Director Kei Kumai died May 18 in Tokyo of a brain hemorrhage. He was 76.

Born in Nagano Prefecture in 1930, Kumai entered the Nikkatsu studio in 1954 and made his feature debut in 1964 with “The Long Death” (Teigin Jiken: Shikeishu), a drama based on a 1948 mass murder case in which twelve employees of a Tokyo bank were fatally poisoned. Kumai investigated the case thoroughly and came to the conclusion that the man convicted of the crime, Sadamichi Hirasawa, was innocent.

Although Hirasawa was never freed — he died in prison in 1987 at the age of 98 — for the rest of his career Kumai continued to shed light on lives lived at society’s margins, as well as crimes and abuses the powerful wanted hidden. Though his subject matter was often grim and his style tended to the earnestly realistic, Kumai communicated a sincerity and passion that both auds and critics responded to.

After making “Tunnel to the Sun” (Kurobe no Taiyo), a big-budget film starring Toshiro Mifune and Yujiro Ishihara about workers on a dangerous tunnel project in his native Nagano, Kumai left Nikkatsu and went independent.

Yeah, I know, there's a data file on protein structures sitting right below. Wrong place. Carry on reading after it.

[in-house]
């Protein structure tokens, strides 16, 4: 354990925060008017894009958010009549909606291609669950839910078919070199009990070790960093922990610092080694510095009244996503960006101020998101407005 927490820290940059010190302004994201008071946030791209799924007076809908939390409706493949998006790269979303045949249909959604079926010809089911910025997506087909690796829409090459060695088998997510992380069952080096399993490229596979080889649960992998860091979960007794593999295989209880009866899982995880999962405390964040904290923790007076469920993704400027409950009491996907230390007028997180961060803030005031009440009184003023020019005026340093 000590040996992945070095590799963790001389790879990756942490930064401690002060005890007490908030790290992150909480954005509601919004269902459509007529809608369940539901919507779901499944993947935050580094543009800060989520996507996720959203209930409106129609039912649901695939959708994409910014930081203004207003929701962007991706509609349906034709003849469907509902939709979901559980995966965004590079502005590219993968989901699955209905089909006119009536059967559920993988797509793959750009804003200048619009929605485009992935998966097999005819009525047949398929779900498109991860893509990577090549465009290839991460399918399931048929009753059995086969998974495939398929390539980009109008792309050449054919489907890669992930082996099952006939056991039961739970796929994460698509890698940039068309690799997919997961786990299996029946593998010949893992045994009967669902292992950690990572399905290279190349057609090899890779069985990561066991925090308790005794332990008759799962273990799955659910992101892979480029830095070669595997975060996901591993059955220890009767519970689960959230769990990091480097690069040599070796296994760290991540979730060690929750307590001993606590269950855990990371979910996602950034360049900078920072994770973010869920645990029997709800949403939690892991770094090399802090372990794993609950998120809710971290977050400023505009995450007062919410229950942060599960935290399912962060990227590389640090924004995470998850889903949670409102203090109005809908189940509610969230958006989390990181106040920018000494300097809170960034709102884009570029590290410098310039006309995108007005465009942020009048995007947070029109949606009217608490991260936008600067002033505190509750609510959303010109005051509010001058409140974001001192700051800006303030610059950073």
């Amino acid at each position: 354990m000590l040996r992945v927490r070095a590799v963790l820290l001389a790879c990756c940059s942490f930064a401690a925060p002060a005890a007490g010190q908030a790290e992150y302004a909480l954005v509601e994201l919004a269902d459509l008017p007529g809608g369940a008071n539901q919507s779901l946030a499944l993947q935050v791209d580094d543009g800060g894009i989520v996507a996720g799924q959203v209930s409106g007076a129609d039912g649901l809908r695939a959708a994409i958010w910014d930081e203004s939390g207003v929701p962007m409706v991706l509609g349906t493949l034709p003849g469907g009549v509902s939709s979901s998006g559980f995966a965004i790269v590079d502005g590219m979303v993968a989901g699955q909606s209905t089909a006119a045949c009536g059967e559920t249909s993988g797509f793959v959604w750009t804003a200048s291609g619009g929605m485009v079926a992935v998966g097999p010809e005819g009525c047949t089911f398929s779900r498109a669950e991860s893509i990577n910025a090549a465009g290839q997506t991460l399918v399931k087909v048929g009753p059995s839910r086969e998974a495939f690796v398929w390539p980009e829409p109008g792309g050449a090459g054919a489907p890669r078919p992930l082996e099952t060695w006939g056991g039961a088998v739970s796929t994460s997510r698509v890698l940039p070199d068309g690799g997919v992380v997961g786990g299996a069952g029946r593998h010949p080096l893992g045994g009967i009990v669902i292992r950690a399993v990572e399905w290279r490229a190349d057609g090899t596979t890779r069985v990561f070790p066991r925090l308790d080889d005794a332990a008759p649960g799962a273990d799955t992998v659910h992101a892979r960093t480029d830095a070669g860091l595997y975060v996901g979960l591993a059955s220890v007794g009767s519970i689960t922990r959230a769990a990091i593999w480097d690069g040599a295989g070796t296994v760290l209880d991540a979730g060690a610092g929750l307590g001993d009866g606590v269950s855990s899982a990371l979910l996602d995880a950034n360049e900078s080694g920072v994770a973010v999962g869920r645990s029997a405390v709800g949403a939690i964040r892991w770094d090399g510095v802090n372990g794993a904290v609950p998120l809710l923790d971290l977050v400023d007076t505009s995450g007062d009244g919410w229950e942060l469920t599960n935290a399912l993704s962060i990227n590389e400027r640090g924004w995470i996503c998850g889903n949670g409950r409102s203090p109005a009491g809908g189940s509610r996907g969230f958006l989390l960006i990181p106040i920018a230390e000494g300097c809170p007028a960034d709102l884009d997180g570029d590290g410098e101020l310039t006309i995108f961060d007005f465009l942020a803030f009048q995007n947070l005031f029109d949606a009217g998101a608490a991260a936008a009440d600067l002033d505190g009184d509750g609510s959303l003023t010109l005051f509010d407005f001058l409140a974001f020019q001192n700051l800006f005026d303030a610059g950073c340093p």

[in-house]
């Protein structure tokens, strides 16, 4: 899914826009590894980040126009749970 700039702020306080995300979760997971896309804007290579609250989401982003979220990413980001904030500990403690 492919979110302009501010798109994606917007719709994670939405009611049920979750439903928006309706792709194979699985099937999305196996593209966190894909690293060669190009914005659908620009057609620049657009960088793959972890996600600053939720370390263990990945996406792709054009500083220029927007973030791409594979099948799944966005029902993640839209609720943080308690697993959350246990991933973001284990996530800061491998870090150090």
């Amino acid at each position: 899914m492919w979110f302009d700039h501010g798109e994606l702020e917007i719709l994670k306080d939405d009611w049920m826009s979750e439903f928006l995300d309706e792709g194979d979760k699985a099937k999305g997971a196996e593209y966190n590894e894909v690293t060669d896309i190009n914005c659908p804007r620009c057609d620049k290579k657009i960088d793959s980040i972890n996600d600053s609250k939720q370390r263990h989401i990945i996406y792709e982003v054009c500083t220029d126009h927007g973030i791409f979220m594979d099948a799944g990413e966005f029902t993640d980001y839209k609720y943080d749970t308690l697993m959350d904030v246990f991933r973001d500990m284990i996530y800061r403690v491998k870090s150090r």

In 1970 he released “Apart from Life” (Chi no Mure) a film set in Nagasaki that examined prejudice against atom bomb victims. In

1974 he made “Sandakan 8” (Sandakan Hachibanshokan Bohkyo), a drama based on the true account of a Japanese woman sold into prostitution as a girl by her family and sent to Borneo. The pic was screened in competition at the Berlin Film Festival and star Kinuyo Tanaka was awarded a Silver Berlin Bear for Best Actress.

In 1987 Kumai’s “The Sea and Poison” (Umi to Dokuyaku) won a Berlin Silver Bear — his first. Based on a novel by Shusaku Endo, the pic told the true story of eight captured American fliers who, in 1945, died after vivisection experiments performed by

Japanese doctors under orders from the military.

Kumai continued to turn out pics throughout the 1990s, including “Luminous Moss” (Hikarigoke, 1992), a drama about shipwrecked sailors who resort to cannibalism during WW2, and “To Love” (Aisuru), a drama set in a leper colony. In 2001 Kumai returned to his beginnings with “Darkness in the Light” (Nippon no Kuroi Natsu – Enzai, 2001), a drama about a 1994 nerve gas poisoning incident in the city of Matsumoto that resulted in several deaths and the arrest of one of the survivors as a suspect. He was later freed when police uncovered evidence that the real killers belonged to the notorious Aum Shinrikyo cult, which was also responsible for the mass poisonings on the Tokyo subway system in 1995.

In 2002, Kumai released his last film, “The Sea Is Watching” (Umi wa Miteita), a period drama based on a script by Akira Kurosawa.

Kumai’s pics were screened at many festivals in Japan and around the world, but he had a particularly close association with the Berlin fest, where six of his pics were screened in competition. In 2001 Kumai was awarded a Berlinale Camera prize in recognition of his contributions to the fest and world cinema.

He is survived by his wife, Akiko, and a daughter.